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THE IMAGINARIUM OF DOCTOR PARNASSUS

CHRISTOPHER PLUMMER (Doctor Parnassus) has remained one of the finest and most versatile of classical actors to have graced the big screen since his film debut in 1958 in Sidney Lumet's "Stage Struck”.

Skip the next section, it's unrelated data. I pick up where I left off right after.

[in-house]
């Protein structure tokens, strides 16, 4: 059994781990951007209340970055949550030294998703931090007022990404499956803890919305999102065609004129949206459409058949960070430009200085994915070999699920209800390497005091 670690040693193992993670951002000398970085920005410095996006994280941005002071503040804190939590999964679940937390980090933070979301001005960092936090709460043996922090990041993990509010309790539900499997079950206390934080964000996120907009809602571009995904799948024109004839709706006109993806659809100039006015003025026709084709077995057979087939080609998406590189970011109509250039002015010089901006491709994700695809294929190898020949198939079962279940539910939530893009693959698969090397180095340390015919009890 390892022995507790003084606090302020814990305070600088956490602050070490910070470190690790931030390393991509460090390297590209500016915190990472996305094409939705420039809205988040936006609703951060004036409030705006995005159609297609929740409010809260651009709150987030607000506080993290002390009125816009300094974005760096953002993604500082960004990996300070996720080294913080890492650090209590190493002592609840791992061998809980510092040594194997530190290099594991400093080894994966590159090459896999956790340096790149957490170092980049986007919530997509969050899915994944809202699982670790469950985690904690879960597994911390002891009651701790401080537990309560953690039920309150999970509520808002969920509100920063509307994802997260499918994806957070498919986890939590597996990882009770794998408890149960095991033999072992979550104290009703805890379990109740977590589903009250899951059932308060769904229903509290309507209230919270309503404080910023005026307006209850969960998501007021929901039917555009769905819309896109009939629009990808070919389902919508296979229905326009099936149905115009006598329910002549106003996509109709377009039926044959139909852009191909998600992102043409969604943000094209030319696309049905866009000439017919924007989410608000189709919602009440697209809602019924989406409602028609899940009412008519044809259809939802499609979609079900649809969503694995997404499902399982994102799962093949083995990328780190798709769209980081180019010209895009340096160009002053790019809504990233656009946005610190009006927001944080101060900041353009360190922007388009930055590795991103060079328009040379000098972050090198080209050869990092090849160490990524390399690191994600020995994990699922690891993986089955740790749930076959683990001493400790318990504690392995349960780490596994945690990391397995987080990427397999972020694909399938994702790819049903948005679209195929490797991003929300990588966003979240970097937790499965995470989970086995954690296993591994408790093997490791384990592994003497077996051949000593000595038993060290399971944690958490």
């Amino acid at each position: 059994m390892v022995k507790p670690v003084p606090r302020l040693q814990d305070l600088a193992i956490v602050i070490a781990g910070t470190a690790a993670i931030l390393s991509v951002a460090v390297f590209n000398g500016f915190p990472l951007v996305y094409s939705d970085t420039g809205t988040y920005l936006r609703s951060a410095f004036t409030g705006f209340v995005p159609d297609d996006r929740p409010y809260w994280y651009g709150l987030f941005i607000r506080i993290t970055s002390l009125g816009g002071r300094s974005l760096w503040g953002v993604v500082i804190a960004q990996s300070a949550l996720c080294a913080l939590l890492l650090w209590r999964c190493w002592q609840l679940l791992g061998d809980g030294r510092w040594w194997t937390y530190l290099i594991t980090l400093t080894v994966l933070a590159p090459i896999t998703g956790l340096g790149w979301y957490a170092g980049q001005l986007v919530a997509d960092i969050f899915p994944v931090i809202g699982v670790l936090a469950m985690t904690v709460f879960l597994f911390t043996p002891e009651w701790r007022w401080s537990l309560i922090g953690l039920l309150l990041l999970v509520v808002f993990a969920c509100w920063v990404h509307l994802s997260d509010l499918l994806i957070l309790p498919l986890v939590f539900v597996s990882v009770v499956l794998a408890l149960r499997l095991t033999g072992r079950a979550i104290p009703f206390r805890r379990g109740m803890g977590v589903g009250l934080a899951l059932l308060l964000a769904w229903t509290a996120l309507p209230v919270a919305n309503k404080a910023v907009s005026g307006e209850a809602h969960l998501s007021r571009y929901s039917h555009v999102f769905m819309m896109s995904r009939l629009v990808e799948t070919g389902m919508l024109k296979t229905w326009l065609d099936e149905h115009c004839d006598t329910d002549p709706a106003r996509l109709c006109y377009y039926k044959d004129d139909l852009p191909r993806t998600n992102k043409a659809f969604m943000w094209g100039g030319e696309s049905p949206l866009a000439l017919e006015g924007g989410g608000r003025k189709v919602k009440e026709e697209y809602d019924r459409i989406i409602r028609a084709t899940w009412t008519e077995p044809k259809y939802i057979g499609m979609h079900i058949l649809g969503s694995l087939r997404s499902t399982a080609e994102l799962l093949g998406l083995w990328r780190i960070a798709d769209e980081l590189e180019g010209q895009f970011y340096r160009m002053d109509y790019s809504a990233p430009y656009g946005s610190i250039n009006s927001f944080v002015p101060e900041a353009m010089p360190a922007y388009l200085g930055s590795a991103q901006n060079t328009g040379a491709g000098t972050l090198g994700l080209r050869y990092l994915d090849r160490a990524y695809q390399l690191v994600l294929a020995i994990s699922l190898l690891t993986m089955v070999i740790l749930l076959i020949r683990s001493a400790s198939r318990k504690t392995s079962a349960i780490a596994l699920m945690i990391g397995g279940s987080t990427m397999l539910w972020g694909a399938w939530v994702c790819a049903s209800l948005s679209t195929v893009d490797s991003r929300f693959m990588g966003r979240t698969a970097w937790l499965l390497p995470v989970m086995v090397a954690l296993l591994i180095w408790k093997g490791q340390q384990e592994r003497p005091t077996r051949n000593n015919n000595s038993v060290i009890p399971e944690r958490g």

Raised in Montreal, the great-grandson of former Canadian Prime Minister Sir John Abbott, he trained as a concert pianist before deciding to become an actor. He made his New York theatre debut in 1954 and has won countless accolades as a stage actor on both sides of the Atlantic including two Tony® Awards, for "Cyrano” and "Barrymore”, from seven nominations. A former leading member of both the Royal National Theatre and the Royal Shakespeare Company, where he won London's Evening Standard Award as Best Actor for "Becket”, he has played most of the great classical roles, many of which have figured in his 55-year, Emmy®-winning television career. He has appeared in over a hundred motion pictures, a wide range of notable films, including "The Man Who Would Be King”, "Battle of Britain”, "Waterloo”, "Star Trek VI: The Undiscovered Country”, Terry Gilliam's "Twelve Monkeys” and, more recently, "The Insider”, "A Beautiful Mind”, "Alexander”, "Syriana”, "Inside Man” and "Man In The Chair”. To generations of cinemagoers he will always be remembered as Baron von Trapp in Robert Wise's 1965 musical blockbuster "The Sound of Music”. His most recent film projects are three animated features: the sci-fi adventure "9”, Pixar's adventure comedy "Up” and the story of a man and his best friend, "My Dog Tulip”. He recently completed the role of the great Russian novelist Tolstoy in Michael Hoffman's historical drama "The Last Station”, opposite Helen Mirren.

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